My earliest memories of the Antarctic region stem from my visit there with Cubby Spiruletti in '29. We set out from the Cape of Good Hope during an unseasonable storm in late November, and as a consequence did not sight the Antarctic coast until December 13th.
We went ashore in cold-weather jodhpurs and directed our Peruvian lackeys to assemble our sleds and pack our tents, which we'd deployed on the foredeck of the good ship Chlamydia to keep the spray off the lobster-traps. Then our badger-master released the plucky little devils who were to pull our sleds. Naturally, they had to be reconstituted, as we'd had them dehydrated at our supply point in Brighton, to save on weight during the journey. Our cook was up all the night, saving his spittle in jars for this purpose.
We set out the following morning, following the Ley lines we'd had plotted by our faithful soothsayer. The weather was good, though exceptionally bracing, so that we had to double-layer our jerseys and wear ham sandwiches over our foreheads. Our progress was smooth and steady, and at first we thought we'd reach our destination in less than a week. Despite the venomous local insects and a succession of pewter deadfall traps, we made good travel and set up camp within the wind-cover of an abandoned outbuilding.
Thus was the pattern established for our arduous journey. Though we'd brought numerous knick-knacks and shiny baubles to trade with the natives, we encountered none until the morning of our fourth day on the trail, when a plucky fellow in an imitation-felt bowler hat blocked our path. We attempted, through the use of hand-gestures and daguerrotype illustrations, to explain our journey and to negotiate for the purchase of any nubile offspring in his village. Unfortunately, that blackguard Peary had already spoilt the reputation of newcomers in this place, and so we had to settle for seven bottles of a potent local liqueur and a crudely-set treatise on the composition of New York Times crossword puzzles. In exchange, we left an antebellum gramophone with four lewd recordings made by the Society for Animal Welfare. I chuckled to myself as our counterpart waved us on our way, for I had not left him the wind-up crank to the gramophone--little did he suspect!
We pressed on in the face of daunting weather conditions. Three times our camera froze up; eventually, we had to abandon it altogether, and were reduced to scrawling crude line-drawings of our whereabouts. In the midst of a particularly nasty labour dispute, we had to kill and eat one of our Sherpa guides pour encourager les autres, as Thackway has it. Tough and stringy he was, too, and left me with indigestion for a fortnight afterward.
Finally, at noon on Christmas Eve, we came within sight of our destination: the miracle city of Z'dandi-Ish! Though our colleagues in the Geographical Society had chaffed us for our literal interpretation of the ancient legend, here now was our prize!
As we drew our little band up to the edge of the bustling metropolis, Cubby was overtaken by a wave of emotion in which I had the opportunity to lift his wallet, copy its contents exactly, and slip the duplicate into his opposite jacket pocket. Upon our return to civilization, his discovery of this mysterious occurrence would be cause for much mystification on his part.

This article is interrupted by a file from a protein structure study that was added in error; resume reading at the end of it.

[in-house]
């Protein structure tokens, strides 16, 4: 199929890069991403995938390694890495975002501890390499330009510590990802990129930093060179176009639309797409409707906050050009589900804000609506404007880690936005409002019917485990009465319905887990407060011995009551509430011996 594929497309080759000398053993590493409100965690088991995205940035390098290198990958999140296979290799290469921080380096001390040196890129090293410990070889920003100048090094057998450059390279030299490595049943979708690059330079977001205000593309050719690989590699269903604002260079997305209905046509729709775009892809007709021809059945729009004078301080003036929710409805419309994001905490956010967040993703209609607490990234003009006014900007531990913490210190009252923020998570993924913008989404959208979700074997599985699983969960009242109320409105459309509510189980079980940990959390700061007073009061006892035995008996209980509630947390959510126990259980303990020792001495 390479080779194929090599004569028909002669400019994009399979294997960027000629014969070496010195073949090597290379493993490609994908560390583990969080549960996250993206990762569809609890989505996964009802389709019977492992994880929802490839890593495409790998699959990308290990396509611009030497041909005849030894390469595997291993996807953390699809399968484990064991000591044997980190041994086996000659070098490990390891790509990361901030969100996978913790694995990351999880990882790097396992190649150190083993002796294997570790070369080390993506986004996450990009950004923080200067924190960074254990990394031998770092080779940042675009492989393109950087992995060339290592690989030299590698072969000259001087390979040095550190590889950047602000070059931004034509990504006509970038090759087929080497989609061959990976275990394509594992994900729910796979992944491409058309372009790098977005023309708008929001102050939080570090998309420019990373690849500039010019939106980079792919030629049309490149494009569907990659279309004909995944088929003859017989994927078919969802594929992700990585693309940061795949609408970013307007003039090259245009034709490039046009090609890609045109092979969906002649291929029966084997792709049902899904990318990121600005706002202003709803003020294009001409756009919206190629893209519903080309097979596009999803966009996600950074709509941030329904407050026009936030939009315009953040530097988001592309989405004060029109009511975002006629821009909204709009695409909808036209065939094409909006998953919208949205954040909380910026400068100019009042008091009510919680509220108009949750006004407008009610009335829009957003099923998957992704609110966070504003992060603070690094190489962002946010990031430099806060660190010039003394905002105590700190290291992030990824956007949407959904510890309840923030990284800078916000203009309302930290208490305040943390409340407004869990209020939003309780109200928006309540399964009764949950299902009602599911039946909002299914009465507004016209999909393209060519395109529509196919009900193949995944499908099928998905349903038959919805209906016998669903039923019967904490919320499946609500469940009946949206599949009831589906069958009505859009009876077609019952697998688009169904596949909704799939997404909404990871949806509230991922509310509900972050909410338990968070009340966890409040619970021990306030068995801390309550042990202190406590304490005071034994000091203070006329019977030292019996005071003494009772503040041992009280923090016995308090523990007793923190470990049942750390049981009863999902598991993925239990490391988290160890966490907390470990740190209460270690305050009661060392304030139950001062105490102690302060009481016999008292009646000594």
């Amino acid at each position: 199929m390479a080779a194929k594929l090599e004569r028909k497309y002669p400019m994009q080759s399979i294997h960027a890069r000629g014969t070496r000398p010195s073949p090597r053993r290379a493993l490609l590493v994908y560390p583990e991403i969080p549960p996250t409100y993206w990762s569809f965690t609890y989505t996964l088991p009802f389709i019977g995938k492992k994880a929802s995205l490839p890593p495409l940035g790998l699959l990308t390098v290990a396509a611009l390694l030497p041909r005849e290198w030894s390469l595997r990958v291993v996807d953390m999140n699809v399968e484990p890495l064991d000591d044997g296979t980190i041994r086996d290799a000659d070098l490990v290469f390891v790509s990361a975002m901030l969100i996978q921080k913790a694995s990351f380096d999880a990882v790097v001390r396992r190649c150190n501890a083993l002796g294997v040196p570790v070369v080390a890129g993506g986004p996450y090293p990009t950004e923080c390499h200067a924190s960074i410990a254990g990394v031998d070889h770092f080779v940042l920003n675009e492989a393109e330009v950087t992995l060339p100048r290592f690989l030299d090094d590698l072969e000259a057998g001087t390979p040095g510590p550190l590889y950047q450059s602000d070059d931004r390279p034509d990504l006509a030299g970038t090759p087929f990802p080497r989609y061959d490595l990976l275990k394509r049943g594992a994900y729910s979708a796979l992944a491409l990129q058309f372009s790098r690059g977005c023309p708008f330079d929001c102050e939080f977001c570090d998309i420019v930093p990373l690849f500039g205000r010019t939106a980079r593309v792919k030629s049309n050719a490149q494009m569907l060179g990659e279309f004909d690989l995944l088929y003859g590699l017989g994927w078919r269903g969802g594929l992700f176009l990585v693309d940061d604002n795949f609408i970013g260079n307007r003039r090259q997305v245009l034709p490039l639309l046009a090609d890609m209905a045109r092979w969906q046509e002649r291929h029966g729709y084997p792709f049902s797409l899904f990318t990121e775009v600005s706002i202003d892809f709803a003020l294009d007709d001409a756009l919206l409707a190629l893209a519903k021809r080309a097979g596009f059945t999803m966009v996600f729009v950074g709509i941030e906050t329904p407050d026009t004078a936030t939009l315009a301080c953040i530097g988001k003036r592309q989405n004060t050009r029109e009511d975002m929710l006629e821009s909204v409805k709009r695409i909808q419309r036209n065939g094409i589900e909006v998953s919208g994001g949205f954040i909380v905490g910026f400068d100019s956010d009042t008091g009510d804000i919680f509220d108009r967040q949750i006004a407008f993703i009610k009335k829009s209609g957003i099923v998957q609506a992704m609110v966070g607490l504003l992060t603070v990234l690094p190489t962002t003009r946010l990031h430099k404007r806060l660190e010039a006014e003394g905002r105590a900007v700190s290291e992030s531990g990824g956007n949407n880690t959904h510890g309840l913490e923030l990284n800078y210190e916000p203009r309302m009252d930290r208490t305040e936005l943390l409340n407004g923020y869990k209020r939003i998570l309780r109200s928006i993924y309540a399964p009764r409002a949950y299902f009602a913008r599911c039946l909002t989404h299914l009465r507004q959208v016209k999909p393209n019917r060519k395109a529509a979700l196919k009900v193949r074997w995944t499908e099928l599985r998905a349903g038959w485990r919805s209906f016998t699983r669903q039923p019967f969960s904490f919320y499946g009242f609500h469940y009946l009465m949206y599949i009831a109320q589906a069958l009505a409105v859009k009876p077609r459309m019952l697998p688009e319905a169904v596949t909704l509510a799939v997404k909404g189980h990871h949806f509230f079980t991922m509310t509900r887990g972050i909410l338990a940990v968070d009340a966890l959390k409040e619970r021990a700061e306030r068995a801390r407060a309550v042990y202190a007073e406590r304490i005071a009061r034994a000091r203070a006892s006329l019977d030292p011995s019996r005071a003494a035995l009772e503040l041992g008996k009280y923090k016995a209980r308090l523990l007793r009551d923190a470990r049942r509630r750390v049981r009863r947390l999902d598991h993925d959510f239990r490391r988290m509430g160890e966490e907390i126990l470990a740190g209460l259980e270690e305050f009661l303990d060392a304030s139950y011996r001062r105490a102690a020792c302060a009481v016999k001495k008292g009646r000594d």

We made our way toward the centre of town. Our footfalls echoed around us as we passed the deserted scenes of slaughterhouses, travel offices, and bulk food stores. Had we arrived too late? Had plague, or poor economic conditions, or perhaps a hail of nanoanvils destroyed the populace of this beautiful and eerie place? As we mounted the steps of the central edifice, our hearts leapt in our throats.
There, on the wall of the main government office, was a placard, carved from a sheet of solid copper. Its text was in an ancient dialect of Hlah-Sharny which our pedicurist was able to decipher. It seems that we'd arrived just after the completion of the harvest of trouser-brushes. Their coffers filled with the proceeds of foreign trade, everyone had set out for their vacation homes in the south of France.
Naturally, we were all disappointed by this turn of events, but we didn't leave empty-handed: from a display case in a shop-window, we liberated a rare scrimshaw, carved from the pubic bone of the mighty Antarctic sandfly. The piece depicts the socioeconomic forces leading up to the disastrous War of the Nickel Kettle, which killed thousands and scarred three continents.
As we made our way back to our landfall and thence back to Europe, I reminisced with Cubby about our earlier exploits: the Nobby Mesa affair, his abortive run for the Danish parliament, and of course our brief foray into the commercial arena with the clockwork thimble-vendor. Our laughter echoed across the tundra of that mysterious place, Antarctica, and I swore that I'd avenge myself upon him for his cavalier attitude about our berthing arrangements aboard the Chlamydia. Less than twenty-five years later, on a train near Prague, I was able to make good on my private oath of that day.
Though one can regret the indiscretions of youth, I cannot but look back on those times with fondness in my heart. Who can deny that the past is father to the present? Had things been different, who is to say how my condition might be today? Ah, yes, I believe I'll have the Malaysian brandy after dinner. Yes, indeed.
Herbert R. Duffleworm is an omnipresence on whiteboards and refrigerators the world over. His columns inHostage Taker Quarterly have made him the toast of the dinner-party circuit, and his seventh novel, An Antipodean Nandipratt, is under consideration as a Book Club of the Month alternate selection. His next project is a short pornographic film based, loosely, on the disappearance of the Donner party. Click here to see his cock.
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